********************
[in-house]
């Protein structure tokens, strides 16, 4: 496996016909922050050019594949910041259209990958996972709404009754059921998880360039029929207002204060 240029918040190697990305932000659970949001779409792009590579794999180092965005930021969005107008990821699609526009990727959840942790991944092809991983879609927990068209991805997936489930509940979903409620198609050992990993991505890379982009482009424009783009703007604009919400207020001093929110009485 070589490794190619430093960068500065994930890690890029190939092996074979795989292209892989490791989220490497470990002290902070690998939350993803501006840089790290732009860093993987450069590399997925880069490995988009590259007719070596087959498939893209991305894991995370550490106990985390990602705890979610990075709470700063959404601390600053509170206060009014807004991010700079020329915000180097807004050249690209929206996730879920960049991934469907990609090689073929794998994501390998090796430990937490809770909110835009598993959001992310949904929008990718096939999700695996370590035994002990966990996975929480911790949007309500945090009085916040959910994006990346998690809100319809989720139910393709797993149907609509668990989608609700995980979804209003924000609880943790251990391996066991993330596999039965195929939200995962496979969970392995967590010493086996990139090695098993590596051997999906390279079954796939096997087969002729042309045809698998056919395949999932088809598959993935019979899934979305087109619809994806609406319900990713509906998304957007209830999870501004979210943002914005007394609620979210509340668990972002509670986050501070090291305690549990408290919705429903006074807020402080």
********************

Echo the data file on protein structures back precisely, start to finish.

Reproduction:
[in-house]
């Protein structure tokens, strides 16, 4: 496996016909922050050019594949910041259209990958996972709404009754059921998880360039029929207002204060 240029918040190697990305932000659970949001779409792009590579794999180092965005930021969005107008990821699609526009990727959840942790991944092809991983879609927990068209991805997936489930509940979903409620198609050992990993991505890379982009482009424009783009703007604009919400207020001093929110009485 070589490794190619430093960068500065994930890690890029190939092996074979795989292209892989490791989220490497470990002290902070690998939350993803501006840089790290732009860093993987450069590399997925880069490995988009590259007719070596087959498939893209991305894991995370550490106990985390990602705890979610990075709470700063959404601390600053509170206060009014807004991010700079020329915000180097807004050249690209929206996730879920960049991934469907990609090689073929794998994501390998090796430990937490809770909110835009598993959001992310949904929008990718096939999700695996370590035994002990966990996975929480911790949007309500945090009085916040959910994006990346998690809100319809989720139910393709797993149907609509668990989608609700995980979804209003924000609880943790251990391996066991993330596999039965195929939200995962496979969970392995967590010493086996990139090695098993590596051997999906390279079954796939096997087969002729042309045809698998056919395949999932088809598959993935019979899934979305087109619809994806609406319900990713509906998304957007209830999870501004979210943002914005007394609620979210509340668990972002509670986050501070090291305690549990408290919705429903006074807020402080």